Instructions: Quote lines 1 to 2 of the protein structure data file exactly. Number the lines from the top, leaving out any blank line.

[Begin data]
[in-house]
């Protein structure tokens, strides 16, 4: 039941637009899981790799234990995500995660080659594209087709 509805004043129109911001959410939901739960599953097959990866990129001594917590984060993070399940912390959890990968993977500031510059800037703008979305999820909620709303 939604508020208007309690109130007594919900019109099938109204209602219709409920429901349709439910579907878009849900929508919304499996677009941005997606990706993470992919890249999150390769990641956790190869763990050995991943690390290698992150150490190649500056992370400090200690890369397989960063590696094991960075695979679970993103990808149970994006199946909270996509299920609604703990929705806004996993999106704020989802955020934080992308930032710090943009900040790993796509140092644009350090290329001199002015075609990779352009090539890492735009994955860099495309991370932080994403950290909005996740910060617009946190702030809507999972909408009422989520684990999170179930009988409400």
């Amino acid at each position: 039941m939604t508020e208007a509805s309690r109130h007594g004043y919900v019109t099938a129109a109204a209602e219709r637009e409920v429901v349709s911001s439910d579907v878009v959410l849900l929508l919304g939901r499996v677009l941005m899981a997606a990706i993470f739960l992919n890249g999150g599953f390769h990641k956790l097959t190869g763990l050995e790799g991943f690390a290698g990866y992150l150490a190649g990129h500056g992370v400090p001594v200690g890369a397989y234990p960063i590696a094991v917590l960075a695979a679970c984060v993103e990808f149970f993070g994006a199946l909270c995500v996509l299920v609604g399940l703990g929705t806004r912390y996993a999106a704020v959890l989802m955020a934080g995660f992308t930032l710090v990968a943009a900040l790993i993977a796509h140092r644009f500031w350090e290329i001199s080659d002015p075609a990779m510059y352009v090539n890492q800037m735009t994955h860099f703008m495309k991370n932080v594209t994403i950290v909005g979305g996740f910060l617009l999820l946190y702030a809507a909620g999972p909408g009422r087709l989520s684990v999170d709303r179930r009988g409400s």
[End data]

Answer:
[in-house]
């Protein structure tokens, strides 16, 4: 039941637009899981790799234990995500995660080659594209087709 509805004043129109911001959410939901739960599953097959990866990129001594917590984060993070399940912390959890990968993977500031510059800037703008979305999820909620709303 939604508020208007309690109130007594919900019109099938109204209602219709409920429901349709439910579907878009849900929508919304499996677009941005997606990706993470992919890249999150390769990641956790190869763990050995991943690390290698992150150490190649500056992370400090200690890369397989960063590696094991960075695979679970993103990808149970994006199946909270996509299920609604703990929705806004996993999106704020989802955020934080992308930032710090943009900040790993796509140092644009350090290329001199002015075609990779352009090539890492735009994955860099495309991370932080994403950290909005996740910060617009946190702030809507999972909408009422989520684990999170179930009988409400």